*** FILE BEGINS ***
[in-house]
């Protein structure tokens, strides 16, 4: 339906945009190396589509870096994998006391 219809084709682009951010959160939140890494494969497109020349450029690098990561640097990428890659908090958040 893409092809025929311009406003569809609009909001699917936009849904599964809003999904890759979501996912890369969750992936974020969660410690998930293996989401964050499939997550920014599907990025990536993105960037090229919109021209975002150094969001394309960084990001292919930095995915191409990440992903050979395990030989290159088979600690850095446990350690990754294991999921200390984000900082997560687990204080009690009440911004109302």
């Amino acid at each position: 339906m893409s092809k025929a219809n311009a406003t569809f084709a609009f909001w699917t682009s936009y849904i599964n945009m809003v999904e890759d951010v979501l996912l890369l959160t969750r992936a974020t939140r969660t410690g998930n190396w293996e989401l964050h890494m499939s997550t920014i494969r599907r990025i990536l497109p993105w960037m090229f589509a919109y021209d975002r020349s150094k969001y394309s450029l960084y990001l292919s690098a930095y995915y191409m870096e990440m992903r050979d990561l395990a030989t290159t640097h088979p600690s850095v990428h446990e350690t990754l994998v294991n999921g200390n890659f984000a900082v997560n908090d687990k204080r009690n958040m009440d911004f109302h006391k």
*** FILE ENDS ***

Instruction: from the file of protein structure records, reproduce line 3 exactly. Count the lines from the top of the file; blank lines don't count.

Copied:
């Amino acid at each position: 339906m893409s092809k025929a219809n311009a406003t569809f084709a609009f909001w699917t682009s936009y849904i599964n945009m809003v999904e890759d951010v979501l996912l890369l959160t969750r992936a974020t939140r969660t410690g998930n190396w293996e989401l964050h890494m499939s997550t920014i494969r599907r990025i990536l497109p993105w960037m090229f589509a919109y021209d975002r020349s150094k969001y394309s450029l960084y990001l292919s690098a930095y995915y191409m870096e990440m992903r050979d990561l395990a030989t290159t640097h088979p600690s850095v990428h446990e350690t990754l994998v294991n999921g200390n890659f984000a900082v997560n908090d687990k204080r009690n958040m009440d911004f109302h006391k």